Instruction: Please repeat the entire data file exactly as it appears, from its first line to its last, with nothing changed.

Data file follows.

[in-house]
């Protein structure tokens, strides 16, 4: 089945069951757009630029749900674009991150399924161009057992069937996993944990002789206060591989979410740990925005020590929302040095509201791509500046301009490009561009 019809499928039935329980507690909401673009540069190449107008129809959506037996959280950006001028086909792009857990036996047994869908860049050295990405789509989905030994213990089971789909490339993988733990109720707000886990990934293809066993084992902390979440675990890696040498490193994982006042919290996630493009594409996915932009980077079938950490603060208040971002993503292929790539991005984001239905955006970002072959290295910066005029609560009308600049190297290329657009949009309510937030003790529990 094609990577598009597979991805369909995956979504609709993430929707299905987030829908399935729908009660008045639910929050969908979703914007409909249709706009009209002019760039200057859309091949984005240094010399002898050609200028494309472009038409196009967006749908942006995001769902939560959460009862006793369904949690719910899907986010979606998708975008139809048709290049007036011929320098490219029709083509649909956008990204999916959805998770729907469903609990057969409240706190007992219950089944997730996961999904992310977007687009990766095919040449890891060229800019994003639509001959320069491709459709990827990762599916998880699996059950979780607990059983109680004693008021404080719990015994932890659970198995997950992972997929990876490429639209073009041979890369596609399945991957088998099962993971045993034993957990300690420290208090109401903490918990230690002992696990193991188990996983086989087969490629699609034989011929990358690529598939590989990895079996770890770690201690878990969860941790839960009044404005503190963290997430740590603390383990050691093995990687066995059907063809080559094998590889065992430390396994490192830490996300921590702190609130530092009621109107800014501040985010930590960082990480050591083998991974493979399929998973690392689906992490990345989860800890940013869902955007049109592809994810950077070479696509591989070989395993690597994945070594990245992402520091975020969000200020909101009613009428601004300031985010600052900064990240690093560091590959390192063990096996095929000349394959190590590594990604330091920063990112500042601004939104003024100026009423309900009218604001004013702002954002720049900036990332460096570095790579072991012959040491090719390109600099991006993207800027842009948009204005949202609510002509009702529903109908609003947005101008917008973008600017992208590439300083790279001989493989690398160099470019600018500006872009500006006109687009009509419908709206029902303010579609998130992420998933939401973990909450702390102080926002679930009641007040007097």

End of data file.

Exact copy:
[in-house]
């Protein structure tokens, strides 16, 4: 089945069951757009630029749900674009991150399924161009057992069937996993944990002789206060591989979410740990925005020590929302040095509201791509500046301009490009561009 019809499928039935329980507690909401673009540069190449107008129809959506037996959280950006001028086909792009857990036996047994869908860049050295990405789509989905030994213990089971789909490339993988733990109720707000886990990934293809066993084992902390979440675990890696040498490193994982006042919290996630493009594409996915932009980077079938950490603060208040971002993503292929790539991005984001239905955006970002072959290295910066005029609560009308600049190297290329657009949009309510937030003790529990 094609990577598009597979991805369909995956979504609709993430929707299905987030829908399935729908009660008045639910929050969908979703914007409909249709706009009209002019760039200057859309091949984005240094010399002898050609200028494309472009038409196009967006749908942006995001769902939560959460009862006793369904949690719910899907986010979606998708975008139809048709290049007036011929320098490219029709083509649909956008990204999916959805998770729907469903609990057969409240706190007992219950089944997730996961999904992310977007687009990766095919040449890891060229800019994003639509001959320069491709459709990827990762599916998880699996059950979780607990059983109680004693008021404080719990015994932890659970198995997950992972997929990876490429639209073009041979890369596609399945991957088998099962993971045993034993957990300690420290208090109401903490918990230690002992696990193991188990996983086989087969490629699609034989011929990358690529598939590989990895079996770890770690201690878990969860941790839960009044404005503190963290997430740590603390383990050691093995990687066995059907063809080559094998590889065992430390396994490192830490996300921590702190609130530092009621109107800014501040985010930590960082990480050591083998991974493979399929998973690392689906992490990345989860800890940013869902955007049109592809994810950077070479696509591989070989395993690597994945070594990245992402520091975020969000200020909101009613009428601004300031985010600052900064990240690093560091590959390192063990096996095929000349394959190590590594990604330091920063990112500042601004939104003024100026009423309900009218604001004013702002954002720049900036990332460096570095790579072991012959040491090719390109600099991006993207800027842009948009204005949202609510002509009702529903109908609003947005101008917008973008600017992208590439300083790279001989493989690398160099470019600018500006872009500006006109687009009509419908709206029902303010579609998130992420998933939401973990909450702390102080926002679930009641007040007097």